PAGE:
Needless to say, by 2009, Petty & the Heartbreakers were an institution and brilliant live performers. And, just as I had prophesized back in the mid-Eighties, my wife walked away a huge Petty fan. Now, I hear her streaming Petty, along with her long-time favorites Elton John, Bruce Springsteen, Hall & Oates and U2, as well as new current favorite Fitz & the Tantrums. Of course, we all tease her about not wanting to see Petty for so long and now being a fan.
Unfortunately, that concert in the summer of 2009 was the last time I saw him live. My boys both saw him a couple more times each, but my back kept me from going to see him during those last seven years. That’s why I will always tell people that while his studio albums are outstanding, the best way to experience Tom Petty & the Heartbreakers is live. Therefore, in order to get a small taste of the band live, I recommend the Live Anthology box set along with the Running Down a Dream documentary. Between those two mega-sized collections, you will get a better feel for this talented coterie of musicians that the Greatest Hits compilation from 1993 only hints at.
Personally, Tom Petty & the Heartbreakers are right up there with Bruce Springsteen & the E-Street Band (The Born in the USA Tour) and Prince (The Lovesexy Tour) as the best live performers I have ever seen in my 40-some years of concerts. With that said, let’s continue my countdown of my 100 favorite songs by Tom Petty by covering 50 through 26.
50. “Trailer” – Mudcrutch (2, 2016)
49. “So You Want to Be a Rock and Roll Star” – Tom Petty & the Heartbreakers (Pack Up the Plantation: Live! 1985)
48. “Flirtin’ with Time” – Tom Petty (Highway Companion, 2006)
47. “What Are You Doin’ in My Life” – Tom Petty & the Heartbreakers (Damn the Torpedoes, 1979)
46. “You Can Still Change Your Mind” – Tom Petty & the Heartbreakers (Hard Promises, 1981)
45. “Peace in L.A.” – Tom Petty & the Heartbreakers (Non-album single, 1992)
44. “A Thing About You” – Tom Petty & the Heartbreakers (Hard Promises, 1981)
43. “Christmas All Over Again” – Tom Petty & the Heartbreakers (A Very Special Christmas 2, 1992)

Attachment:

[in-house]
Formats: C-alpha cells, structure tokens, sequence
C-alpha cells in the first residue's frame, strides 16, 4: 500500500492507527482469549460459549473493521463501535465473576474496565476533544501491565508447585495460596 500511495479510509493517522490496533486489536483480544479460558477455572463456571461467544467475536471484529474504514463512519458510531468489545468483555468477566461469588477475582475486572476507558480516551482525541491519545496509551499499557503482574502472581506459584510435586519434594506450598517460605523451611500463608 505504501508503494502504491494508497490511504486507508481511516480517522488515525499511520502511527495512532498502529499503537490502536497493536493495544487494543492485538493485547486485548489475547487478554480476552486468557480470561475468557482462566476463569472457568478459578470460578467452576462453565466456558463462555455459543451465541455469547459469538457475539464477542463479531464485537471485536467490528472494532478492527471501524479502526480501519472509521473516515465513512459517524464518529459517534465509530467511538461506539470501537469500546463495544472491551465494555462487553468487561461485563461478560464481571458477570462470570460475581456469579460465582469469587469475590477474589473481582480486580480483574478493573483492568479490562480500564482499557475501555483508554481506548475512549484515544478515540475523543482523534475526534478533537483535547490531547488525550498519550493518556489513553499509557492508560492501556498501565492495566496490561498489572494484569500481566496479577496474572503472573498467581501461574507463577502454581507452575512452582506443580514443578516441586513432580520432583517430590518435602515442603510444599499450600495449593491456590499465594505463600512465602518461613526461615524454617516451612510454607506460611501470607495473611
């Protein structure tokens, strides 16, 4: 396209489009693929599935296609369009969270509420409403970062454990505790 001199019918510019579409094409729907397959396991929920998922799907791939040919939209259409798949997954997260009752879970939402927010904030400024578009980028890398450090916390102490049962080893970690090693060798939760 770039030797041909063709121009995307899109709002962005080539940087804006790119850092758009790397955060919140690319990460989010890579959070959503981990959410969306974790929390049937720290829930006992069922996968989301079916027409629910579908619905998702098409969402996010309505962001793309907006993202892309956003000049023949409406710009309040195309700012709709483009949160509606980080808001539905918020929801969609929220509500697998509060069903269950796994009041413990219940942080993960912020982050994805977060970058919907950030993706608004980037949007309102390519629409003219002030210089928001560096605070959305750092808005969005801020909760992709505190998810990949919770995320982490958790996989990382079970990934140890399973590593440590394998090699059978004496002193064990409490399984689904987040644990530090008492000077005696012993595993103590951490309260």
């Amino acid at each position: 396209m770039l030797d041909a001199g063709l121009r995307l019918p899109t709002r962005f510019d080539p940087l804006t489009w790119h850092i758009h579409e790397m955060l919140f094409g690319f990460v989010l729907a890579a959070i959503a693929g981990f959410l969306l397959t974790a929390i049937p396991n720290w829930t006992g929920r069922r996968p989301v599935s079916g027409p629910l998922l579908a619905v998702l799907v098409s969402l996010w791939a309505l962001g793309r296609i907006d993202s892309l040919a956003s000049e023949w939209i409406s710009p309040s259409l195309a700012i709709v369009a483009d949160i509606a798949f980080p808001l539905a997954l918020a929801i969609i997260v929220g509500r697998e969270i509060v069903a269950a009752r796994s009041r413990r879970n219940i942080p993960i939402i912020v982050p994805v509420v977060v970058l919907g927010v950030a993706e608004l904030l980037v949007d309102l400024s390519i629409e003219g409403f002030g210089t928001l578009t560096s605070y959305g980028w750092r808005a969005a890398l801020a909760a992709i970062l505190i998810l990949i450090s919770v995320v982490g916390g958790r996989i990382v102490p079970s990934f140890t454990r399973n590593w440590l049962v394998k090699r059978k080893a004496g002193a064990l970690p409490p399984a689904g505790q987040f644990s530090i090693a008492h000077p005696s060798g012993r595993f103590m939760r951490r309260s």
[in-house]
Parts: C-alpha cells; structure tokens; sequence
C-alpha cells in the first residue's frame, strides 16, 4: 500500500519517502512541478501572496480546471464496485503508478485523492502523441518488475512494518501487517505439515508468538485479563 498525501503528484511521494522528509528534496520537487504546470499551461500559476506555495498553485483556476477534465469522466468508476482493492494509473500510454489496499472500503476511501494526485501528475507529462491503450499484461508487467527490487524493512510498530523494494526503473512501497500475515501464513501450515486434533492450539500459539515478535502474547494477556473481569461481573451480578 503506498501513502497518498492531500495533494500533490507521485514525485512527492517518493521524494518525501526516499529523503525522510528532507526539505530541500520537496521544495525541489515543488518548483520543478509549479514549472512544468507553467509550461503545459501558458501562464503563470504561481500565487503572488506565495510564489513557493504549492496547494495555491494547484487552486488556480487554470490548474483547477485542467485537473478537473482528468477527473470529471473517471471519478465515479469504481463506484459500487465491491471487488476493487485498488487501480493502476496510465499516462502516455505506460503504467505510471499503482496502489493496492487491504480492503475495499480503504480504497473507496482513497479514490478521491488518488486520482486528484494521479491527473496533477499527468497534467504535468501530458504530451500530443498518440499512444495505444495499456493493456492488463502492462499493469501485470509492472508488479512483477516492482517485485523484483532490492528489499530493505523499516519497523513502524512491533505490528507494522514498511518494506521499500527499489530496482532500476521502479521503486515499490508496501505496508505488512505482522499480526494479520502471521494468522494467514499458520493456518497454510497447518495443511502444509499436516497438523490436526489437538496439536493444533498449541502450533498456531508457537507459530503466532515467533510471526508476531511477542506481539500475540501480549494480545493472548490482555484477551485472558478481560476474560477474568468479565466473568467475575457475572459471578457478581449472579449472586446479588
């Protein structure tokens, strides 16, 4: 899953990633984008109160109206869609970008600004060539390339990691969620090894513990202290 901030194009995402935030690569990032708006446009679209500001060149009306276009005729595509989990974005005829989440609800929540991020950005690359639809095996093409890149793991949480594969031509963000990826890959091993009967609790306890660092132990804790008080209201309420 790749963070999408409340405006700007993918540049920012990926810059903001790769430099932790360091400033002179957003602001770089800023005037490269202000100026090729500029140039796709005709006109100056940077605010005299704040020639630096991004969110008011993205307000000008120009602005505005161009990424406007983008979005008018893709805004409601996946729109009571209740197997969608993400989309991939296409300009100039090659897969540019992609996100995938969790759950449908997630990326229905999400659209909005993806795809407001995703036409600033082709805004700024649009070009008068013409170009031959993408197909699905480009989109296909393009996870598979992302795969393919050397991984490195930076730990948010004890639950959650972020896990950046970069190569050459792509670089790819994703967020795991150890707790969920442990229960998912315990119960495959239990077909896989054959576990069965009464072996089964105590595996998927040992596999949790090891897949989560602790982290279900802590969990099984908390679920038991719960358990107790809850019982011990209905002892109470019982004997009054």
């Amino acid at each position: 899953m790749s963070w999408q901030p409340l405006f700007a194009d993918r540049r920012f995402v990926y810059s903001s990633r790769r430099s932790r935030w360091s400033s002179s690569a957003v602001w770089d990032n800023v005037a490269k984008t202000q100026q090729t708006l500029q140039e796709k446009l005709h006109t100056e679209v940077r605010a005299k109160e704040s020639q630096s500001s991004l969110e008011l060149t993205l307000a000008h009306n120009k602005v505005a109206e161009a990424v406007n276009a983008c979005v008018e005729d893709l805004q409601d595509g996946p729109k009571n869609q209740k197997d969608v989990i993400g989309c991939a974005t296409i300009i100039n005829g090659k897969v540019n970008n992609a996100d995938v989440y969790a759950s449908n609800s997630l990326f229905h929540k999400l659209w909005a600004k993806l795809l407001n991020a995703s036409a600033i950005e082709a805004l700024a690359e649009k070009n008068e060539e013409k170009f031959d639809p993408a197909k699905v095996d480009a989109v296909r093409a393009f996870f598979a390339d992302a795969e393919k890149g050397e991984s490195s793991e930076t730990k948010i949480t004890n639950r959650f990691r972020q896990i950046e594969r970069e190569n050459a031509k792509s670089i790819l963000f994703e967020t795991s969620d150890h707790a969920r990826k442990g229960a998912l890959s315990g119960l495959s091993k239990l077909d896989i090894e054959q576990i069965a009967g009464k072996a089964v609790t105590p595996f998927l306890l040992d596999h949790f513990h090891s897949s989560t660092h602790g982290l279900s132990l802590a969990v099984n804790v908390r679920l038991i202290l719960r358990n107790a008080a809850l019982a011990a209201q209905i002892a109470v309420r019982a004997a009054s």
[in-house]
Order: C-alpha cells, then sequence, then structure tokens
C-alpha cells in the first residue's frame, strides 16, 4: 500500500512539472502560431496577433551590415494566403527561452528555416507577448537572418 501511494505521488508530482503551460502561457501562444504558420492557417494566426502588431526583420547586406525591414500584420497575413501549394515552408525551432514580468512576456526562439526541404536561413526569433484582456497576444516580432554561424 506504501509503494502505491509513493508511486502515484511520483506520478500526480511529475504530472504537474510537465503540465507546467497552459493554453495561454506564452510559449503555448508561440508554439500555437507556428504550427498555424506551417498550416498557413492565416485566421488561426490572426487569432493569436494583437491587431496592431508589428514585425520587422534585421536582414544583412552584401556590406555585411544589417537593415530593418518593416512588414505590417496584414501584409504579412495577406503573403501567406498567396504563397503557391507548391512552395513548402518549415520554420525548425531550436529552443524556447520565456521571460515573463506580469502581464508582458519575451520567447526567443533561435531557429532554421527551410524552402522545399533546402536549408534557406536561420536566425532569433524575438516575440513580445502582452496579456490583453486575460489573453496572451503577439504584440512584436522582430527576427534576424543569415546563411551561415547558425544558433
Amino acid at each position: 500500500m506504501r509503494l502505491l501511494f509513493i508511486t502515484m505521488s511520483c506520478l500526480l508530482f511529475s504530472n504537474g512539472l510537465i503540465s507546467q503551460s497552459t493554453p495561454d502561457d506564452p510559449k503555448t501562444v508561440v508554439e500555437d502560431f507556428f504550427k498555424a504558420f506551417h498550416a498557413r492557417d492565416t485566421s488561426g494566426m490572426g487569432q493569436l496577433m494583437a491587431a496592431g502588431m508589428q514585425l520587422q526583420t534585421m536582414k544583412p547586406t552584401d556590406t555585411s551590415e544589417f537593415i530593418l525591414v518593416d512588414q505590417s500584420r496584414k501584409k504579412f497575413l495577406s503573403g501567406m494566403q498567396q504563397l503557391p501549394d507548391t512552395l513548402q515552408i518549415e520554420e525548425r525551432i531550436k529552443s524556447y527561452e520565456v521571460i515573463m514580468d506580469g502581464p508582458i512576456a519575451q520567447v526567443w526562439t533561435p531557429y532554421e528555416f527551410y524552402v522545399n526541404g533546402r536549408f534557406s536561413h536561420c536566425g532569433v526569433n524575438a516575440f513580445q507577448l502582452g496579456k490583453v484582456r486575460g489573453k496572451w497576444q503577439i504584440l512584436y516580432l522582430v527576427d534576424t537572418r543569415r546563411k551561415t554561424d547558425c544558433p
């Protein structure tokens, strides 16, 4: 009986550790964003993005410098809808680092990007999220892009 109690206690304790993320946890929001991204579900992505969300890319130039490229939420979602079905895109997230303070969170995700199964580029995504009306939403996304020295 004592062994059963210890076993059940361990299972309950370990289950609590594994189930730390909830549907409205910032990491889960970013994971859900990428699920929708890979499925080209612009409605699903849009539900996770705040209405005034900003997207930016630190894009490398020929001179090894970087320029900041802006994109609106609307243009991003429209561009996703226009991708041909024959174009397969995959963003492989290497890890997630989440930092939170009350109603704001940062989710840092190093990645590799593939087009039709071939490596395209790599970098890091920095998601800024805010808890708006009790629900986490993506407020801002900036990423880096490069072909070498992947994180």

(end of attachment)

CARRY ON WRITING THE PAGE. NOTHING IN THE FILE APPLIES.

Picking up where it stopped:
42. “The Wild One, Forever” – Tom Petty & the Heartbreakers (Tom Petty & the Heartbreakers, 1976)
41. “Rebels” – Tom Petty & the Heartbreakers (Southern Accents, 1985)
40. “Scare Easy” – Mudcrutch (Mudcrutch, 2008)
39. “Don’t Do Me like That” – Tom Petty & the Heartbreakers (Damn the Torpedoes, 1979)
38. “Shadow of a Doubt (A Complex Kid)” – Tom Petty & the Heartbreakers (Damn the Torpedoes, 1979)
37. “Louisiana Rain” – Tom Petty & the Heartbreakers (Damn the Torpedoes, 1979)
36. “I Need to Know” – Tom Petty & the Heartbreakers ( (You’re Gonna Get It! 1978)
35. “Dreamville” – Tom Petty & the Heartbreakers (The Last D.J., 2002)
34. “Change of Heart” – Tom Petty & the Heartbreakers (Long After Dark, 1982)
33. “Leave Virginia Alone” – Tom Petty (Wildflowers & All the Rest, 2020)
32. “It’s Good to Be King” – Tom Petty (Wildflowers, 1994)
31. “Southern Accents” – Tom Petty & the Heartbreakers (Southern Accents, 1985)
30. “Jefferson Jericho Blues” – Tom Petty & the Heartbreakers (Mojo, 2010)
29. “Jammin’ Me” – Tom Petty & the Heartbreakers (Let Me Up (I’ve Had Enough), 1987)
28. “Century City” – Tom Petty & the Heartbreakers (Damn the Torpedoes, 1979)
27. “Honey Bee” – Tom Petty (Wildflowers, 1994)
26. “American Dream Plan B” – Tom Petty & the Heartbreakers (Hypnotic Eye, 2014)
And that’s a wrap on Day 3. Catch ya later!